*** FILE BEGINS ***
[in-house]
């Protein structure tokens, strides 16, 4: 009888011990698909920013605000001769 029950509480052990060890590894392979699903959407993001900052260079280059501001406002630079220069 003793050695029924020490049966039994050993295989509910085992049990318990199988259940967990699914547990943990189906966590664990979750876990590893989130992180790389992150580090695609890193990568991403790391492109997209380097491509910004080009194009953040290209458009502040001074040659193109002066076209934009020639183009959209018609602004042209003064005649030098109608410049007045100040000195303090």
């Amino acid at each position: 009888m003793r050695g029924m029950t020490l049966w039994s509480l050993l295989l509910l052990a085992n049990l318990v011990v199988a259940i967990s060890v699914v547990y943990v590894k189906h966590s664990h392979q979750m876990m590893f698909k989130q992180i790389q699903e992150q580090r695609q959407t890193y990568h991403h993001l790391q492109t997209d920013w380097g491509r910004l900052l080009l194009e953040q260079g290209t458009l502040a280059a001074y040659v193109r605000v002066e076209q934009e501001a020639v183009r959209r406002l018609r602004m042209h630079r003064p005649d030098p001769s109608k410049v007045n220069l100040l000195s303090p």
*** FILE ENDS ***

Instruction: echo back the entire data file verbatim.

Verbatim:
[in-house]
């Protein structure tokens, strides 16, 4: 009888011990698909920013605000001769 029950509480052990060890590894392979699903959407993001900052260079280059501001406002630079220069 003793050695029924020490049966039994050993295989509910085992049990318990199988259940967990699914547990943990189906966590664990979750876990590893989130992180790389992150580090695609890193990568991403790391492109997209380097491509910004080009194009953040290209458009502040001074040659193109002066076209934009020639183009959209018609602004042209003064005649030098109608410049007045100040000195303090």
């Amino acid at each position: 009888m003793r050695g029924m029950t020490l049966w039994s509480l050993l295989l509910l052990a085992n049990l318990v011990v199988a259940i967990s060890v699914v547990y943990v590894k189906h966590s664990h392979q979750m876990m590893f698909k989130q992180i790389q699903e992150q580090r695609q959407t890193y990568h991403h993001l790391q492109t997209d920013w380097g491509r910004l900052l080009l194009e953040q260079g290209t458009l502040a280059a001074y040659v193109r605000v002066e076209q934009e501001a020639v183009r959209r406002l018609r602004m042209h630079r003064p005649d030098p001769s109608k410049v007045n220069l100040l000195s303090p």